Friday, January 24, 2014

I want people to like my book (but it's OK if you don't)

I like when people like my book*! Especially smart, awesome people. So I was very excited that The Self Unstable was #8 on Coldfront's Top 40 Poetry Books of 2013 feature. Coldfront is one of the best supporters/promoters of contemporary poetry while still offering serious criticism (as opposed to empty rah-rah-ing). A big thank you to John Deming, and to Melinda Wilson for the review:
Gabbert’s unruffled approach allows her to address some of humanity’s greatest anxieties–the possibility, for instance, that “if life has any meaning, it comes at the end.” On page after page, we receive stirring insights that frequently possess the power of aphorism; time and again, the book proves illuminating. These poems awaken our curiosities regarding the human life and its possibility for holding any real purpose. They are philosophical yet pragmatic. They don’t expect too much of the truth; they teach us satisfaction with life’s “continual climbing, with no resolution—just an ever-building terror” because, like the self, the truth is unstable.
The whole feature is great, look no further if you don't know where to start with recent poetry collections.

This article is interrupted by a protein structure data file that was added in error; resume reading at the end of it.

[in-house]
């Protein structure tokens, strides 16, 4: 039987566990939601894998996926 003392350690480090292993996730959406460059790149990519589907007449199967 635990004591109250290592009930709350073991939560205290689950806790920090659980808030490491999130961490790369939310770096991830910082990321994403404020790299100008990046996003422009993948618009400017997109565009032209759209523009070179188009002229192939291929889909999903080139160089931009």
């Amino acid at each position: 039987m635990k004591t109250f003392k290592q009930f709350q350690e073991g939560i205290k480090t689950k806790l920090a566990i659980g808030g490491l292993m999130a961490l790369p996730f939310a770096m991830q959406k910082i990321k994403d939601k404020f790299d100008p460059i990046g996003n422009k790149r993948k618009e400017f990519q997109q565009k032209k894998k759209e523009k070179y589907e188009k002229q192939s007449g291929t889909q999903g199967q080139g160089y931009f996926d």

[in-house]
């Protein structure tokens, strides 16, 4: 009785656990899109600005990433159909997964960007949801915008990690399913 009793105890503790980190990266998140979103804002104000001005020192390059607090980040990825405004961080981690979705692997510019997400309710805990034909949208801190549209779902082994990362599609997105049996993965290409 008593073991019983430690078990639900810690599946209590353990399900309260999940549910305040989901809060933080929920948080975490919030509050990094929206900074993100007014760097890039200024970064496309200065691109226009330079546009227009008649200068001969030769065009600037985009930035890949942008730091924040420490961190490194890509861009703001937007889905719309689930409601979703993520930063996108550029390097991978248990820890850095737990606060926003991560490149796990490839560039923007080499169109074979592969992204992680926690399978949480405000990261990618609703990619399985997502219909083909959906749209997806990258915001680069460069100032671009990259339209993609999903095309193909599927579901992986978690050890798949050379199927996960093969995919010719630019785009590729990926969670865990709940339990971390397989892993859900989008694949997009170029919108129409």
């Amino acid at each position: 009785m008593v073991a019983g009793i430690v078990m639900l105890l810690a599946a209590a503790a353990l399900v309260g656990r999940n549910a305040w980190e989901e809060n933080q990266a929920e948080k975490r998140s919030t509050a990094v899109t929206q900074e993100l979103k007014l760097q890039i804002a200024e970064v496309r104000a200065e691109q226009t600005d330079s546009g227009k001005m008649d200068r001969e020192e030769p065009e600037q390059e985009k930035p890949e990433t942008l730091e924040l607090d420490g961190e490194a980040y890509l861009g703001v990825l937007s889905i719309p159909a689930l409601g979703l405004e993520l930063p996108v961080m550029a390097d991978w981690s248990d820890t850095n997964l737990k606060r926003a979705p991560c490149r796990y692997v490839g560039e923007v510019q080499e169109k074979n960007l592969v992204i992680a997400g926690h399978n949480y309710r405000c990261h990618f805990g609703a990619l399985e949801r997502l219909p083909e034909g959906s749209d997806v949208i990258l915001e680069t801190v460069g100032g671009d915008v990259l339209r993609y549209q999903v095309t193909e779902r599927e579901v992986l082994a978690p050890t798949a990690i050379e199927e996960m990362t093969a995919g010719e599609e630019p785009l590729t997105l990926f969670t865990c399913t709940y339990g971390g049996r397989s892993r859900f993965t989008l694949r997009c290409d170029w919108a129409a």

I was also excited to get a name-check in this super-fun post that listifies every book Roxane Gay read last year. I am under "If You Only Read Three Books of Poetry Read These." ALL BRAG, NO HUMBLE. The post is worth reading for the list titles alone, e.g.:
  • A Book I Read Because I Saw the Movie Preview and Had to Know What Was Going On and Then It Was Terrible.
  • Books I Truly Did Not Care For And Was Kind of Angry At
  • A Book I Appreciated on the Sentence and Conceptual Level That I Wanted More From
  • A Haunting, Excellent Book With a Breathtaking Ending
  • The Fifty Shades of Grey Imitation I Truly Regret Reading That Makes FSOG Look Like a Literary Masterpiece

*Yes, I do, I want you to like my book. I don't care, however, if you agree with it.

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